I stacked both plates along my left arm like a seasoned greasy-spoon pro, grabbed a bottle of ketchup, and motored back to Military Guy’s table. He folded his paper and sat back, giving me room to set everything down. The plate with the bacon and eggs nearly slipped from my hand when he shrugged out of his slicker. He was wearing a plain black t-shirt underneath. A really tight plain black t-shirt stretched over every hard, smooth muscle in his chest and shoulders, showing off a spectacular set of guns. It was all I could do to keep from drooling.
“A-anything else I can get you?” Coffee? Tea? Me?
“This’ll do for now, thanks.” His right sleeve hiked up when he reached for his fork, revealing a small tattoo of a bulldog with “USMC” emblazoned under it. Growing up in San Diego, I’d seen my fair share of Marine Corps tats. Most of them looked garish and trashy, but this one was actually kind of cute. So was this guy a real Marine, or just a wannabe?
One way to find out. “We don’t get too many devil dogs in this neighborhood. You here to protect Berkeley from the scourge of all us bleeding-heart liberals?”
His smile immediately faded. “I think I’m a little late for that. Besides, I’m not on active duty.”
Ouch. Now I wished I’d kept my mouth shut. “Well, let me know if you need anything else, okay?”
Before long, the rain slowed to a trickle and business started to pick up. Within half an hour, the place was packed, and Terry and I were running our butts off. Pedro even had to come out front to help bus tables and ring up customers. I got so busy I didn’t notice when Military Guy got up to leave. The next time I looked over at his table, he was gone.
Royally bummed, I went to clear off his dirty dishes—and there was his phone, under the discarded sports section he’d been reading. It was one of those pocket-sized prepaid models. People left them here all the time. They were so cheap he’d probably rather buy another one than retrace his steps to find it. Oh well. I’d toss it in the lost and found anyway.
He’d left a generous tip: five bucks on a breakfast that cost less than ten. A kind gesture, especially since I’d forgotten to come back and check on him. Not only damn cute, but a gentleman to boot—and with my luck, probably straight as a steel ruler. Best to put him out of my mind right now. I shoved the phone in my pocket, added his dirty plates to my ever-growing stack, and toted it all back to the front counter.
The sun started poking through the remaining cloud cover by the time I got off shift at three. I headed down the block toward the bus stop, zipping up my jacket against the lingering chill. Typical Bay Area weather—cold, wet, and gloomy from now until March. The air tasted good, though, scrubbed fresh and clean by the rain.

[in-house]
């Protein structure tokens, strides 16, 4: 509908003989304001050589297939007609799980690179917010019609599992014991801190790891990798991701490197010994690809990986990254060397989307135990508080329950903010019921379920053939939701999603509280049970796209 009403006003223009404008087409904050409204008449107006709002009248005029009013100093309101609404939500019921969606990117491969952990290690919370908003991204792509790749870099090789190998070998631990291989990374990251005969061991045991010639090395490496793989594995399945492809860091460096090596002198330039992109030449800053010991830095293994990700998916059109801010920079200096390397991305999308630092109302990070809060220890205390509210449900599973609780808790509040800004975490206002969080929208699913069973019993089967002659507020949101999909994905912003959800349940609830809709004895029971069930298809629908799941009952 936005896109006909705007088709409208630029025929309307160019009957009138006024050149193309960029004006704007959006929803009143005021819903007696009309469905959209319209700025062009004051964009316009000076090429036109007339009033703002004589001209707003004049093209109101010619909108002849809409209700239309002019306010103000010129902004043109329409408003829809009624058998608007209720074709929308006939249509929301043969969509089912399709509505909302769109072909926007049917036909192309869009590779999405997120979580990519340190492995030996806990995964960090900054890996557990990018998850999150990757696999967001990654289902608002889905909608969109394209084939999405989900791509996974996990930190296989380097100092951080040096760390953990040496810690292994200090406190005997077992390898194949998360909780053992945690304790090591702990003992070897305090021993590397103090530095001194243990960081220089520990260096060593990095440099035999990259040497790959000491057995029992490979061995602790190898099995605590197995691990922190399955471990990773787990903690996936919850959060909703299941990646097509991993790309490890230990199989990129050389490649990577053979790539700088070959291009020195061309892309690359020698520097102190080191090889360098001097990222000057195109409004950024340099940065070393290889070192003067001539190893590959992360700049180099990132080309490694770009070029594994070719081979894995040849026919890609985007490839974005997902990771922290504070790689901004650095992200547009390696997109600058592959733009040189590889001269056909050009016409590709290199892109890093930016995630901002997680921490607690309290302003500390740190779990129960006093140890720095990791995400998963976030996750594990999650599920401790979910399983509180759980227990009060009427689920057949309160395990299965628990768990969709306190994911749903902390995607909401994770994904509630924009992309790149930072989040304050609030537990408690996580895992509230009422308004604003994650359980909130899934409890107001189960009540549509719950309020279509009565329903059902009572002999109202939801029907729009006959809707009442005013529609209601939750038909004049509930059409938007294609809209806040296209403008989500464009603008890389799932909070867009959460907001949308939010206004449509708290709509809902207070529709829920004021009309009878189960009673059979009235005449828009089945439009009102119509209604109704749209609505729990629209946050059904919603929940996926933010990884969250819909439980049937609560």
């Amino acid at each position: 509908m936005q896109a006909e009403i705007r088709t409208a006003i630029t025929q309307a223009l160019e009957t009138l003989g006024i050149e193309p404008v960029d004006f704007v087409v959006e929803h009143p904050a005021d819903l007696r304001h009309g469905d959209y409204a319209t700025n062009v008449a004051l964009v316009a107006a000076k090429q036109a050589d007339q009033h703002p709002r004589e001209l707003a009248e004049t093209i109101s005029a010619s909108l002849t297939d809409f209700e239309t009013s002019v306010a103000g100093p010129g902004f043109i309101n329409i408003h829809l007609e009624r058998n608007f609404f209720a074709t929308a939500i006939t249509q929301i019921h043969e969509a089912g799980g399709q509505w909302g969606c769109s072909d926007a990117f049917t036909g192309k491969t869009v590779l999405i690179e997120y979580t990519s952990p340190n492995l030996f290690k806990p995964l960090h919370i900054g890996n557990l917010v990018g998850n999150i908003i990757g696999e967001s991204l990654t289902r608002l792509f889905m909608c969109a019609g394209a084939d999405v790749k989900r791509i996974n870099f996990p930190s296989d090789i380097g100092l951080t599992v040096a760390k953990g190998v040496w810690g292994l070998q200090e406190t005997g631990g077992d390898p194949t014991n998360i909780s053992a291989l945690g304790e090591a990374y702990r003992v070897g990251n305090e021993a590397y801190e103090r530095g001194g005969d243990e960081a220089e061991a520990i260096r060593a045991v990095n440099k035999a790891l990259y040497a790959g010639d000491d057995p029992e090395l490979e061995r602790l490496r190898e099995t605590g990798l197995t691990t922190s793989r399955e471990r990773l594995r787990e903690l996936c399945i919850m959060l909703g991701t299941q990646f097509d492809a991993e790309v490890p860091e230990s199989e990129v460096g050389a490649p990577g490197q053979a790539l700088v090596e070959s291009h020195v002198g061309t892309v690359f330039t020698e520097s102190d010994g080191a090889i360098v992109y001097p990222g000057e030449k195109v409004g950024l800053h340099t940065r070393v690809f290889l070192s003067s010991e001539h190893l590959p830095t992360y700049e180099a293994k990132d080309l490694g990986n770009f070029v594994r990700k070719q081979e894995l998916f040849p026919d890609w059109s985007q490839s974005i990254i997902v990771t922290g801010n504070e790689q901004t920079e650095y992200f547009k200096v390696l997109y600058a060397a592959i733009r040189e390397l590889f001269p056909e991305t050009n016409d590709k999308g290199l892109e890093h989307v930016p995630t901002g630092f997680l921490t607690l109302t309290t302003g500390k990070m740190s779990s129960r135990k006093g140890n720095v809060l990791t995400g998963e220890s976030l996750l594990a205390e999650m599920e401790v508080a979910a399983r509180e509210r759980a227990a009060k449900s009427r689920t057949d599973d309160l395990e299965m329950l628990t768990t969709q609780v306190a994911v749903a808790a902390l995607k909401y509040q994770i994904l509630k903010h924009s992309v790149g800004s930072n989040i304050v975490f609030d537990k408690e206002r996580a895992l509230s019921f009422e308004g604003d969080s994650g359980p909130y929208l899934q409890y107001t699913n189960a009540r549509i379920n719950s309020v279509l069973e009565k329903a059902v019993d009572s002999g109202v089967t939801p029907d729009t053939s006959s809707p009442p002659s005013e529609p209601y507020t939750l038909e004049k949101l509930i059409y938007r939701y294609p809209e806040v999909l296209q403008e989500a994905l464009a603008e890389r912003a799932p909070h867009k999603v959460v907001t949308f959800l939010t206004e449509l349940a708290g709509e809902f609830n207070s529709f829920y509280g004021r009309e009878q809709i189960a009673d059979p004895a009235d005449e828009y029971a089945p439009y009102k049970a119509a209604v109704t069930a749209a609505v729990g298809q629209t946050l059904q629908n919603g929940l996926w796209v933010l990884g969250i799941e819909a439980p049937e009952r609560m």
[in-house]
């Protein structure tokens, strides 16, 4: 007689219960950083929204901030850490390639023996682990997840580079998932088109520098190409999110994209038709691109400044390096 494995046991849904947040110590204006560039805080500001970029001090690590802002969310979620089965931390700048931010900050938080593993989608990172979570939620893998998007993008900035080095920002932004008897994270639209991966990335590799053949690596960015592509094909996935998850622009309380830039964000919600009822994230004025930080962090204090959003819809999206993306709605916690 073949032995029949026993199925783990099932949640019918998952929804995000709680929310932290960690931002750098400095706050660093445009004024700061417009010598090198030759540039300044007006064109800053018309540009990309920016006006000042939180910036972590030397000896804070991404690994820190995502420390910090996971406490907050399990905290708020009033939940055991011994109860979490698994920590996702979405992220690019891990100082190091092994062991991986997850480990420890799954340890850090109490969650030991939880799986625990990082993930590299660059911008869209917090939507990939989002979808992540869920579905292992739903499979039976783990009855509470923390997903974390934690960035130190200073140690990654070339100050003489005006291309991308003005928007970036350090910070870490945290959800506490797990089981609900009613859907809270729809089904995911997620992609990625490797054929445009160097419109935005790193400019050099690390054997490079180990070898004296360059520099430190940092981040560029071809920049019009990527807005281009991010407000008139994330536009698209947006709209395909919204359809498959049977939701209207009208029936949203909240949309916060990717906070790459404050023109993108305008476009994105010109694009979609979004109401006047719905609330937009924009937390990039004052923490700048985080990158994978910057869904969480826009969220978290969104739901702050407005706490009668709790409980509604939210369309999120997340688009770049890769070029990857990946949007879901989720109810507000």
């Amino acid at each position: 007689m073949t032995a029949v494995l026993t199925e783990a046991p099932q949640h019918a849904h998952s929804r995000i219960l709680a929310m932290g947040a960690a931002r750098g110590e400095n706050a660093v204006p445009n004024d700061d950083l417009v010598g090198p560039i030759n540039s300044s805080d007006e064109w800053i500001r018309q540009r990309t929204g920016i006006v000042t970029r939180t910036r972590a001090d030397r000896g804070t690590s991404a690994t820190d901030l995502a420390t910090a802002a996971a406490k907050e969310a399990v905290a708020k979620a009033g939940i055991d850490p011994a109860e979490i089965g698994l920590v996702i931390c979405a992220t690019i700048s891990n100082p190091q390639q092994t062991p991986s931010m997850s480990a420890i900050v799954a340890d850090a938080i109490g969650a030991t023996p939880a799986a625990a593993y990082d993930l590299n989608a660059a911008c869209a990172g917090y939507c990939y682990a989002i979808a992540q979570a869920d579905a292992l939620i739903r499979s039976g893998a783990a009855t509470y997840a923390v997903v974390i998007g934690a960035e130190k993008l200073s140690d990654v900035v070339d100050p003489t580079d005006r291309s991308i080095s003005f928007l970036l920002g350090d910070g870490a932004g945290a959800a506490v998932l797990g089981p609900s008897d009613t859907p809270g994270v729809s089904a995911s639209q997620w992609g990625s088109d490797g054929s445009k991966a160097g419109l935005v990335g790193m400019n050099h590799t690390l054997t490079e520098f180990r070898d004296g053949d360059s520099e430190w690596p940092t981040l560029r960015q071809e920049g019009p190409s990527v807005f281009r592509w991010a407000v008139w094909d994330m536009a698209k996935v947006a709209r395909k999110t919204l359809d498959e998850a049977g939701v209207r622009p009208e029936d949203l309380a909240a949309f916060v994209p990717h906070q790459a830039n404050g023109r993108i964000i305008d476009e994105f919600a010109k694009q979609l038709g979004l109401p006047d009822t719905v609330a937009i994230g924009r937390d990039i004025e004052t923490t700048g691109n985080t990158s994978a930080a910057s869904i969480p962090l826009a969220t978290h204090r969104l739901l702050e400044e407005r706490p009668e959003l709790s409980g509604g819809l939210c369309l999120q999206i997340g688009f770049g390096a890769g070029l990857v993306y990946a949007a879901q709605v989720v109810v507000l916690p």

Bus service ran slow on Sundays, so I ducked inside the shelter to wait, burying my hands in my jeans pockets. My fingers closed over something small and plastic. Shit, the Marine’s phone! A twinge of guilt plucked at me as I yanked it from my pocket and flicked it on. What was the harm in finding out his name? It wasn’t like I was planning to stalk him. One quick look, then I’d put the damn thing in the lost and found tomorrow.
Cole Hammond. A good, strong name with a touch of country twang. It suited him. His address was right below. It was only about three blocks north. Huh. Wonder why I’d never seen him in the diner before today?
Ten minutes crawled by, and still no sign of the bus. Fuck it—I might as well walk. Except my apartment lay south while my legs insisted on carrying me in the opposite direction, toward Cole Hammond’s place.
It was your usual depressing gray concrete apartment building on Channing, within easy walking distance of the UC Berkeley campus. I’d lived in one of the residence halls not far from here during my undergrad days. So was this Cole guy a student? He looked a little old to be getting his bachelor’s, but grad school was a possibility. Maybe he was studying for an advanced science or engineering degree on the government’s dime. He certainly seemed better-spoken than the average grunt. Of course, if Uncle Sam was forking out the money to send him here, he was probably an officer.
I found his name on the complex’s directory, then started to waver big-time. This was nuts. What the fuck was I thinking? I should just drop the phone in his mailbox and get out of here before one of the other residents saw me loitering and called the cops. Except it wouldn’t fit in the mailbox—the slats weren’t wide enough. And if I left it on the table in the foyer, it’d end up getting stolen.
I could bring it up to his apartment. Leave it outside his door, knock, then take off before anybody saw me. Like leaving a bag of burning dog shit on someone’s stoop at Halloween, only slightly more considerate. Might as well do it and get it over with. I’d already come this far.
His apartment was on the third floor. I decided to take the stairs instead of the elevator. The place was a labyrinth of hallways, but finally I found the right one. As I rounded the corner, I saw someone else approaching from the other end of the corridor.
To read more and to purchase Once a Marine, click here.
Read more about Cat Grant and her writing on her website.